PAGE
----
Join Dr. Chris Stacey for a presentation on Chicago’s meat packing industry. The goal is to answer this historical question: "Why, in the nation's most segregated city, after decades of racial and ethnic acrimony during multiple attempts to unionize employees in the stockyards and meat packing industry were African Americans, Mexicans, and whites of many different ethnic backgrounds able to come together during the Great Depression and early 1940s in a CIO culture of unity and win union recognition?
- Overview of the emergence of Chicago as the dominant meat packing city in the nation.
- 1904 AMC Strike.
- 1917 and 1919 SLC attempt at interracial union organizing.
- 1921-22 AMC Strike.
- The effects that the Great Depression and social ferment had on creating interracial and interethnic bonds.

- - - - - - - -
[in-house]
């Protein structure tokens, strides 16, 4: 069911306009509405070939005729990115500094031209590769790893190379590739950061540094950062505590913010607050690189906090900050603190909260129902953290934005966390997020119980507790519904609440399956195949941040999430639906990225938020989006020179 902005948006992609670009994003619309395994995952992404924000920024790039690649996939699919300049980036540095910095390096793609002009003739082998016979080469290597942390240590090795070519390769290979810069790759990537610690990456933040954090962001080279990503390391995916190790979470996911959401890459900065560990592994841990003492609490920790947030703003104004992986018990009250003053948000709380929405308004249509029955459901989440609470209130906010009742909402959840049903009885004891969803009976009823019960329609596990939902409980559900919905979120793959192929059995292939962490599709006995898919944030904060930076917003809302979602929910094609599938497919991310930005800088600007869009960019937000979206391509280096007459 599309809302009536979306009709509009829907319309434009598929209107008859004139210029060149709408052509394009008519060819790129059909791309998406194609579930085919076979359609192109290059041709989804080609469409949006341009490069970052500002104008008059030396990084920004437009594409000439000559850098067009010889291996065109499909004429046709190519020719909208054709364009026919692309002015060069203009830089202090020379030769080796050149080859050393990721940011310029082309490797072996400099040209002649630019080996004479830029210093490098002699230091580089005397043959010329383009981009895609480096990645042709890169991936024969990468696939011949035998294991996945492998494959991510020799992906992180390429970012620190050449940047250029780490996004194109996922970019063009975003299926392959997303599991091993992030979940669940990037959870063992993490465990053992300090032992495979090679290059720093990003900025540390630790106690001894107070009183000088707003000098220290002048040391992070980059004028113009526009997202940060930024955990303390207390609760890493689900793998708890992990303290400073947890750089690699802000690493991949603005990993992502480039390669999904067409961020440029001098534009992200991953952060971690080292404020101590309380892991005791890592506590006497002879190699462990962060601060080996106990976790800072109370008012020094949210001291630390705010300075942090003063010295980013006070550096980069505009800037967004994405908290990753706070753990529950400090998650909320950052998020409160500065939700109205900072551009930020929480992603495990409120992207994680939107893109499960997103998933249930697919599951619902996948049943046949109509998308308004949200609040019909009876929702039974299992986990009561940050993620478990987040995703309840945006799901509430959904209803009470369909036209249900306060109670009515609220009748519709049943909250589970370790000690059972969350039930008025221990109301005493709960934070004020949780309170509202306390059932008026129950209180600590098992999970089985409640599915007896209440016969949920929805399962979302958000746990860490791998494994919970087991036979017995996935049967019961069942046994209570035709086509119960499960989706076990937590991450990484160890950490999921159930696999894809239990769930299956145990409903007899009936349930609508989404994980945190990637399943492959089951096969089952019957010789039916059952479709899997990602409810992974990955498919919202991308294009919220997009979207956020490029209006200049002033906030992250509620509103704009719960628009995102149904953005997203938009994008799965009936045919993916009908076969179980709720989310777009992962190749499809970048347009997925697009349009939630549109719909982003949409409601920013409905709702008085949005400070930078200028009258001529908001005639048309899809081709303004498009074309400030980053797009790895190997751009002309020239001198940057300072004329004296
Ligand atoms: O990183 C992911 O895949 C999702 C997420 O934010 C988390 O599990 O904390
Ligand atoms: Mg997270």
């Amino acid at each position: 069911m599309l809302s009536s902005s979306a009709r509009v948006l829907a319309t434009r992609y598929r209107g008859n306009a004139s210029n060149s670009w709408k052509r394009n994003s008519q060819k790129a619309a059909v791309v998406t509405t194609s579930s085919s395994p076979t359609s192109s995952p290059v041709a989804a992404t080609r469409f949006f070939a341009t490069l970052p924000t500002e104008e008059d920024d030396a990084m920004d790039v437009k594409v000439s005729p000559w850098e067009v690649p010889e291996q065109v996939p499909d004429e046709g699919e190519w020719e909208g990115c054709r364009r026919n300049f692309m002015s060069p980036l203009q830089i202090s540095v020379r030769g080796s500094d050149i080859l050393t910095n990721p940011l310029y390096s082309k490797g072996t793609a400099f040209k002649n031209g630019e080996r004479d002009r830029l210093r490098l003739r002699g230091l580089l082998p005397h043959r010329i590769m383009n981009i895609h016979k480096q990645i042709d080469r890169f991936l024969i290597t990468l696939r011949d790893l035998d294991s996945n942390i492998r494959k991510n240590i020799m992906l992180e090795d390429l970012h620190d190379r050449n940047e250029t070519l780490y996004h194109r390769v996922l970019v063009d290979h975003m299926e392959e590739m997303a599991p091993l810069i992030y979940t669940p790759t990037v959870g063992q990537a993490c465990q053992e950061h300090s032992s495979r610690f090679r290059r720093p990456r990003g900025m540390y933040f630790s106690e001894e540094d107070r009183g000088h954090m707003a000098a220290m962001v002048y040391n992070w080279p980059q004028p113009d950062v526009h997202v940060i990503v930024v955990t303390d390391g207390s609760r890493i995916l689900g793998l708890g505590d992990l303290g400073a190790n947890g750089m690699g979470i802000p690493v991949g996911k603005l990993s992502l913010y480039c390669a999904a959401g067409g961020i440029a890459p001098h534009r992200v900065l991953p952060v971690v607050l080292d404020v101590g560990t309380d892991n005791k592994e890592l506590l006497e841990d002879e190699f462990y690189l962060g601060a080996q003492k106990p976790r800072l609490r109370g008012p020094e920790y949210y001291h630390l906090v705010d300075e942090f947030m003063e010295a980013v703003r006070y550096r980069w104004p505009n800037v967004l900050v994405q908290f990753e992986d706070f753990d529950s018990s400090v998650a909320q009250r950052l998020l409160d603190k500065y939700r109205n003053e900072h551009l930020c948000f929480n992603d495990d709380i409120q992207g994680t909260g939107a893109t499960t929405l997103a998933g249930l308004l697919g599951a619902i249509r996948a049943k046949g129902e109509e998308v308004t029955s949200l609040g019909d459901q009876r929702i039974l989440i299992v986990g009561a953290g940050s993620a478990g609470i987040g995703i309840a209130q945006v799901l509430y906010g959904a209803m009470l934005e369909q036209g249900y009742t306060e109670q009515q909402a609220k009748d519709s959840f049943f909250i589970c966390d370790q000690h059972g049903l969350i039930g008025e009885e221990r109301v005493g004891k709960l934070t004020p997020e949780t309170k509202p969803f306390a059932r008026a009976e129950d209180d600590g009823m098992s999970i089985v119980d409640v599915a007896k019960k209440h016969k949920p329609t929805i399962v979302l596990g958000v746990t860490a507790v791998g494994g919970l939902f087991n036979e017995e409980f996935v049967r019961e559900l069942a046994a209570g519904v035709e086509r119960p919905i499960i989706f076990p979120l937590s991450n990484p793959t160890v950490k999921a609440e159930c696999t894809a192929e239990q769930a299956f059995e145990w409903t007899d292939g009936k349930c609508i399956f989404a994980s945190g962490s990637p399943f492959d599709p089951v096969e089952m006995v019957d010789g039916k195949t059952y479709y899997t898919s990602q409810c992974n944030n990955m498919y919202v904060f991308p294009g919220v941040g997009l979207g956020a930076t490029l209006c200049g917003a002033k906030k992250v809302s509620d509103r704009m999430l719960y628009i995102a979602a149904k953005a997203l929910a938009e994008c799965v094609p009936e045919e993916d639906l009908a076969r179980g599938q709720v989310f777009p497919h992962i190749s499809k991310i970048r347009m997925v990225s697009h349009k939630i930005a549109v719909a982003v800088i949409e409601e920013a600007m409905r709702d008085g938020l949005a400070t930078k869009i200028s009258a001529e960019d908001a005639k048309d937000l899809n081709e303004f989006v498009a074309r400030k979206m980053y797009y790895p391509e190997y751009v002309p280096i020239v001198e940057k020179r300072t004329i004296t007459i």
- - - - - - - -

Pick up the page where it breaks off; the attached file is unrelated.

- The influence of the Communist Party on union organizing with its interracial approach to Unemployment Councils and Rent Eviction.
- The CIO's deliberate attempt to create a rank and file "culture of unity" on the shop floor and in the community to organize African Americans, Mexicans, and White workers of various ethic backgrounds.
- The centrality of the Catholic and black churches in the CIO drive to organize the stockyards and meat packing industry.
- The successful interracial organizing campaign by the Packinghouse Workers Organizing Committee against the "Little Six" meat packers in the late 1930s.
- The successful interracial organizing campaign by the Packinghouse Workers Organizing Committee, Local 347, against Armour culminating in a victorious NLRB election in December 1939.
- The influence of union recognition at Armour on the Swift and Wilson meat packing corporations.
- The legacy of the interracial union movement in Chicago during the mid-twentieth century.
Date: Tuesday, January 31, 2023
Time: 6:30 p.m. Central | 7:30PM Eastern | 4:30PM Pacific
Location: Zoom Video Conference